New Biography by Selina Hastings

The latest issue of TLS has a preview from the new biography by Selina Hastings. In this, she writes of the life and works of novelist Sybille Bedford. Hastings explains in the excerpt that Bedford was raised in Germany in a part-Jewish family during the early Nazi years. She was befriended by the Aldous Huxleys whom she met in Spain and they helped her settle in England and later in the USA.  One of her major works was a biography of Huxley.

The TLS excerpt mostly concerns Bedford’s best known novel A Legacy, first published in 1956. As Hastings explains below, Waugh was influential in its success:

The story of A Legacy, based mainly on her father’s family history, follows the dramas resulting from the interlinking through marriage of three families, of the Merzes in Berlin with the Feldens and Bernins, both Roman Catholic and long established in the bucolic south of the country, near the border with France. […] Lively, sensual and impressionistic, the novel is shot through with wit and irony; both harrowing and wickedly entertaining, it has a complex plot as well as a disturbing portentousness, a hint of darkness to come. […]

The initial reaction to A Legacy on its publication in London […] was disappointing. The few reviews that appeared were far from encouraging, with one critic on the BBC describing the work as “pretentious feminine drivel”. Fortunately, Esther Murphy, a one-time lover of Bedford’s, dismayed by such dismal reactions, sent a copy to her friend Nancy Mitford. Enchanted by it, Mitford wrote Bedford a highly complimentary letter – “It is certainly one of the very best novels I have ever read”, she told her – before going on to recommend it enthusiastically to her old ally Evelyn Waugh. “I am hugely grateful to you for sending me A Legacy”, Waugh replied. “I read it straight through with intense pleasure.” Inevitably, he had a number of criticisms, in particular regarding the author’s distressing ignorance on the subject of Roman Catholicism, but he had been fascinated by the book. On April 13, a short review by Waugh was published in the Spectator. “A novel has just appeared by a new writer of remarkable accomplishment”, his article begins, “a book of entirely delicious quality … cool, witty, elegant.” This was not to say the novel was flawless, but overall he found it an exceptional work and “we gratefully salute a new artist”.

For Bedford, Waugh’s review changed everything. “Nothing that has been said about my work has given me so much pleasure”, she later remarked. “It’s the one thing I hang on to sometimes when I start to wonder what I have done with my life.” Other laudatory reviews soon followed, and nine months after its British publication A Legacy appeared in the US. Initially, there had been little enthusiasm in New York, where it had been turned down by five publishers, one of whose directors described it as among the dullest books he had ever read. But then Bedford received an offer from Simon and Schuster, where it was enthusiastically promoted by the book’s editor, Robert Gottlieb. Appearing on January 30, 1957, it remained for several weeks on the bestseller list of both the New York Times and the Herald Tribune, was bought for $1,500 by the Readers Subscription Club, and in a surprisingly short time had sold more than 20,000 copies. As Gottlieb later remarked, for such a European and elitist novel this was “a highly unlikely success”.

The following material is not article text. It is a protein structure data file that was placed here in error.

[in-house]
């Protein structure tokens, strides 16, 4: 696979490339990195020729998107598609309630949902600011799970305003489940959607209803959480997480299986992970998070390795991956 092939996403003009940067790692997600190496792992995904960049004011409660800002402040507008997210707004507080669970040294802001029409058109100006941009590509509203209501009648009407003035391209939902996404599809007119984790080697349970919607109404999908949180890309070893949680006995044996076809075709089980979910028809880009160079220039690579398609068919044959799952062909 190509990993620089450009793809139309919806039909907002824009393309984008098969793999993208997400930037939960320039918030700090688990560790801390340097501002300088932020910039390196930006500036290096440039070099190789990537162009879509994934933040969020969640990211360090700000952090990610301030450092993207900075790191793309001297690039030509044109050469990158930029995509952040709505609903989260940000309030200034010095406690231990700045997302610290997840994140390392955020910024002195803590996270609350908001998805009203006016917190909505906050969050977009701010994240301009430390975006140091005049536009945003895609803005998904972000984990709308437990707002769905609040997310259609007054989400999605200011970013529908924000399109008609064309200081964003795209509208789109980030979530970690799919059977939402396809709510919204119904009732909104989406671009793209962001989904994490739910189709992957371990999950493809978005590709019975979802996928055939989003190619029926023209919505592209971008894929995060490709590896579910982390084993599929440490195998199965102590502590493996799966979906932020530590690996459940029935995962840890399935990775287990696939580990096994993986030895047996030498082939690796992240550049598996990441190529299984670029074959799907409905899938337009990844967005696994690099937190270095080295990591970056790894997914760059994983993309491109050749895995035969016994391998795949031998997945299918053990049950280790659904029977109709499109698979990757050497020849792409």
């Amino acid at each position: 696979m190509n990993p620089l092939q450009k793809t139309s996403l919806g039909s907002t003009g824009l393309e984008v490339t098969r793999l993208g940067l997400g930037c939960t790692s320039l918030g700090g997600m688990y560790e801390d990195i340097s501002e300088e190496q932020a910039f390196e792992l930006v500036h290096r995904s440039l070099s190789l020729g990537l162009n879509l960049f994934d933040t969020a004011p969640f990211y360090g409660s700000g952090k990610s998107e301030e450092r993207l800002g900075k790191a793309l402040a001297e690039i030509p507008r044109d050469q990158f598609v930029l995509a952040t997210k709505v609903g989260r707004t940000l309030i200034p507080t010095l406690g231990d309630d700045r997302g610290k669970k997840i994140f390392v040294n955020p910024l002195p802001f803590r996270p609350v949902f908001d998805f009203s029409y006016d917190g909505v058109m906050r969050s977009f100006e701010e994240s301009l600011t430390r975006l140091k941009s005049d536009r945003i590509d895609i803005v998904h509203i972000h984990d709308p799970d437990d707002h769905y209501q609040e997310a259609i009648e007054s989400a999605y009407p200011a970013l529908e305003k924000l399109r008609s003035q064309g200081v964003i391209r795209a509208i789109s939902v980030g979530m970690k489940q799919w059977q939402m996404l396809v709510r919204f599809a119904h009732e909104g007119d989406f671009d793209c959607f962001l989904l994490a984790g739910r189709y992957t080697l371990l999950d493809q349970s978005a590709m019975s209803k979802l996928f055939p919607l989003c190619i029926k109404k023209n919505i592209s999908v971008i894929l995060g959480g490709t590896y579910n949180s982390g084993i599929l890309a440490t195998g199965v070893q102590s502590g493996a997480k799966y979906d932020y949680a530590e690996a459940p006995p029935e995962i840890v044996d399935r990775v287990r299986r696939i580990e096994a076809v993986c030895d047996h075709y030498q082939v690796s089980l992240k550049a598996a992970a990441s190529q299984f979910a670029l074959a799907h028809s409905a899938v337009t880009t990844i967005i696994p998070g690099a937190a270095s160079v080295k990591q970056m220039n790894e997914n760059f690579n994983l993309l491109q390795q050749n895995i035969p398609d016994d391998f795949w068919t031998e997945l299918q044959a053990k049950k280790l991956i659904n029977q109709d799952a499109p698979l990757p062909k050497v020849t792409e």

Laura Freeman reviews the book in The Times. After describing Bedford’s “extraordinary” life and her works, Freeman concludes:

Hastings, biographer of Nancy Mitford, Evelyn Waugh, Rosamond Lehmann and Somerset Maugham, writes with her hallmark elegance, insight and forgiveness. Bedford’s faults as a writer, friend and lover are laid bare and understood. Bedford regretted how “selfish” and “domineering” she had been towards the novelist Eda Lord, her partner of 20 years, always “bulldozing on” with work and failing to look after Lord. One might, however, wish for a quick snip here and there. The litany of schlösser, villas and Wiltshire manor houses tips into Private Eye’s “What you didn’t miss . . .” territory. And when it comes to lists of vintages, I’m afraid I’m with the painter David Hockney, who horrified the epicurean Bedford when he responded to the question of what he would like to drink with: “Plonk.”

When Bedford was appointed OBE in 1981, the Queen asked: “What did you do for it?” Bedford replied “quite loud and proud”: “I am a writer, Ma’am.” The Queen inquired how long she had been at it. “All my life, Ma’am.” Said the Queen: “Oh dear! Ah well.”

Hastings’ biography entitled Sybille Bedford: An appetite for life is published next week in London and will be available in the USA in February. A Legacy has been reprinted as a New York Review Books Classic in the USA and is available as a Penguin Modern Classic in the UK. Hastings’ biography of Waugh is also available from at this link.

UPDATE (30 October 2020): A reference to Laura Freeman’s review of Hastings’ book in The Times, posted 29 October 2020, was added.

UPDATE (8 November 2020): A review of Hastings’ book appeared in The Spectator. This is by Sara Wheeler and makes the case that Bedford was a massive snob. The review is quite favorable. Here’s an excerpt:

Hastings has had the cooperation of the Bedford estate and full access to diaries and letters, and she and her researcher have delved heroically and judiciously. She is an accomplished stylist and her prose suits her subject: elegant, deft and restrained, as operatic arias ‘hiss’ from the horned gramophone in the schloss.

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